Potash bed mapping in northern San Juan County, Paradox Basin, Utah
Andrew Rupke and Taylor Boden
Strong international demand and high potash prices have prompted a number of companies to conduct or plan potash exploration in the already productive Paradox Basin. In response to potash interest in the area, the Utah School and Institutional Trust Lands Administration has funded the Utah Geological Survey to evaluate potash beds in the Pennsylvanian Paradox Formation in about 900 square miles of northern San Juan County. The most significant potash beds in the area are in salt cycles 5, 6, 9, 13, 16, 18, and 19, and we compiled published and unpublished data on these potash beds from 132 potash and oil and gas exploration wells in and around the area. From the compiled data, which include chemical analyses and gamma-ray log data, we created isopach, grade, overburden thickness, and structure contour maps of potash beds. For the maps, we interpolated the data using an inverse-distance-squared weighting with a northwest-trending anisotropy applied to take Paradox Basin geometry into account. Initial results suggest multiple salt cycles in the area may represent a potash resource; however, the resource comprises different beds in different areas. For example, in the Lisbon Valley area, salt cycles 5 and 9 show potash potential, whereas in the Hatch Point and Hart Point areas cycles 13 and 18 show some potential. Although overprinted and complicated by post-depositional salt deformation, our results also illustrate a shifting depocenter throughout salt-cycle deposition in the Paradox Basin.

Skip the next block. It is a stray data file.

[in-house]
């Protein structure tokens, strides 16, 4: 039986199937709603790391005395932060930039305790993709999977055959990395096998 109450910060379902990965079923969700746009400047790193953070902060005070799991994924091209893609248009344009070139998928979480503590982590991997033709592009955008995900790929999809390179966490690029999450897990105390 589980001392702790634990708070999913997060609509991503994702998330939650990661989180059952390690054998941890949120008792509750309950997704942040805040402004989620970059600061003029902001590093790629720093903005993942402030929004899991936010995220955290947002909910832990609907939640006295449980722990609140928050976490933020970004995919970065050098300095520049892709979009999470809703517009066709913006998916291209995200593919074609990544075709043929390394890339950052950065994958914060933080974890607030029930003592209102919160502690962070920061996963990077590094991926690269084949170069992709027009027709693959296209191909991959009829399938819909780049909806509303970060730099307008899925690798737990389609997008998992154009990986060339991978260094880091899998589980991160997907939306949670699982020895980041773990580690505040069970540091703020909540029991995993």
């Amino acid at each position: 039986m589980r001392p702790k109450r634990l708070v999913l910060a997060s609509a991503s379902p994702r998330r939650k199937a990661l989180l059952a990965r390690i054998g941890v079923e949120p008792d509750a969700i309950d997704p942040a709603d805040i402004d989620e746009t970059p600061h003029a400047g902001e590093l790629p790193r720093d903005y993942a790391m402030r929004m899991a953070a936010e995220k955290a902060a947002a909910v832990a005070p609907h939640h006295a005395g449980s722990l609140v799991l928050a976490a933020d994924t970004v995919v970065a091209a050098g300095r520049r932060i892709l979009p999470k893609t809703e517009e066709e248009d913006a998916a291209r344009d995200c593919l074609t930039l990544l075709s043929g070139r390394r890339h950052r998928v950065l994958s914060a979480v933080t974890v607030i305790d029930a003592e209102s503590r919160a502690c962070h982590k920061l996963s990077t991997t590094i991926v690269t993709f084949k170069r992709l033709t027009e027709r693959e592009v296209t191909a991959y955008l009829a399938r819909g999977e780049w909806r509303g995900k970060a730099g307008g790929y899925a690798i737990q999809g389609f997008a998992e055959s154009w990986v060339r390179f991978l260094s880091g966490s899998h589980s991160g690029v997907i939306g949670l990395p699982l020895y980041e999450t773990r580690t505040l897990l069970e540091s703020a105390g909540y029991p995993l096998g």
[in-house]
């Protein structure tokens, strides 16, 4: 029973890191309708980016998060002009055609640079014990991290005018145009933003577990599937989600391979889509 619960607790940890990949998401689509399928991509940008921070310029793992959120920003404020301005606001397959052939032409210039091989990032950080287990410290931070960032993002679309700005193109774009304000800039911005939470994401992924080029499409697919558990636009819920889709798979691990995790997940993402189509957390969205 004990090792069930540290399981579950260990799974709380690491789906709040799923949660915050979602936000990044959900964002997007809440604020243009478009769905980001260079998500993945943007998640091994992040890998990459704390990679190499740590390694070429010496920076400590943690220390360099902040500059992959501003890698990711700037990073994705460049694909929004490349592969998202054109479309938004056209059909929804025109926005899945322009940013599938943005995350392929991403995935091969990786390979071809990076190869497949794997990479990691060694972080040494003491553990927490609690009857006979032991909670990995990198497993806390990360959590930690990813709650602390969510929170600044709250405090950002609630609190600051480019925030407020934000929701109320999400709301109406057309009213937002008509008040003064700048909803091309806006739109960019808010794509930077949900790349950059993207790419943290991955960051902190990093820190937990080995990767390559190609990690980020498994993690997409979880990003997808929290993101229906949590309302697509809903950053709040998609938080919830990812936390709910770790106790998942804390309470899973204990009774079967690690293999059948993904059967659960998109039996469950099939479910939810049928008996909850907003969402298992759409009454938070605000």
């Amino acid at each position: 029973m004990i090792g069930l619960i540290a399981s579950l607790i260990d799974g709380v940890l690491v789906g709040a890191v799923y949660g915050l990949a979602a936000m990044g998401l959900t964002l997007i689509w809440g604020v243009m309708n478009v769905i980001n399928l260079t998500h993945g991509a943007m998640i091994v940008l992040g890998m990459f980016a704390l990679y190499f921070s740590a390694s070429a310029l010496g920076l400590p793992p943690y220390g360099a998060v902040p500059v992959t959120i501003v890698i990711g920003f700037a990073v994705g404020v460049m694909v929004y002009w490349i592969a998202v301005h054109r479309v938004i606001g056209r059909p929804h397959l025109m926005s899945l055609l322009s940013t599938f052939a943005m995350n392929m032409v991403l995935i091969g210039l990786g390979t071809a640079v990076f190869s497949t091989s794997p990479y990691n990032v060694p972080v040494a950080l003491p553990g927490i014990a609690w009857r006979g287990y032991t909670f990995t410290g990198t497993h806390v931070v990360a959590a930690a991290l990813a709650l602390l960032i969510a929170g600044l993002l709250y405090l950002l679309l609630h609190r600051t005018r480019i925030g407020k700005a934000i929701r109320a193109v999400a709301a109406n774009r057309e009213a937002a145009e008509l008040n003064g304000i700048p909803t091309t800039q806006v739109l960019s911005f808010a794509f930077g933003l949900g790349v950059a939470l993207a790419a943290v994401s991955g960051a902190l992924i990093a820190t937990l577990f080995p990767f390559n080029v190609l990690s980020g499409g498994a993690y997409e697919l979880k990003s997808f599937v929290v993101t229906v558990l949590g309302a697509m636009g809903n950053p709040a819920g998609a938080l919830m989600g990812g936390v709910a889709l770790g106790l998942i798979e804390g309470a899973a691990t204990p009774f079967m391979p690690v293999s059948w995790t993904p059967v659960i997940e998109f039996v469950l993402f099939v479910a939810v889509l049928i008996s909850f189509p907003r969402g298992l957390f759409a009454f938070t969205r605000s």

AAPG Search and Discovery Article #90156©2012 AAPG Rocky Mountain Section Meeting, Grand Junction, Colorado, 9-12 September 2012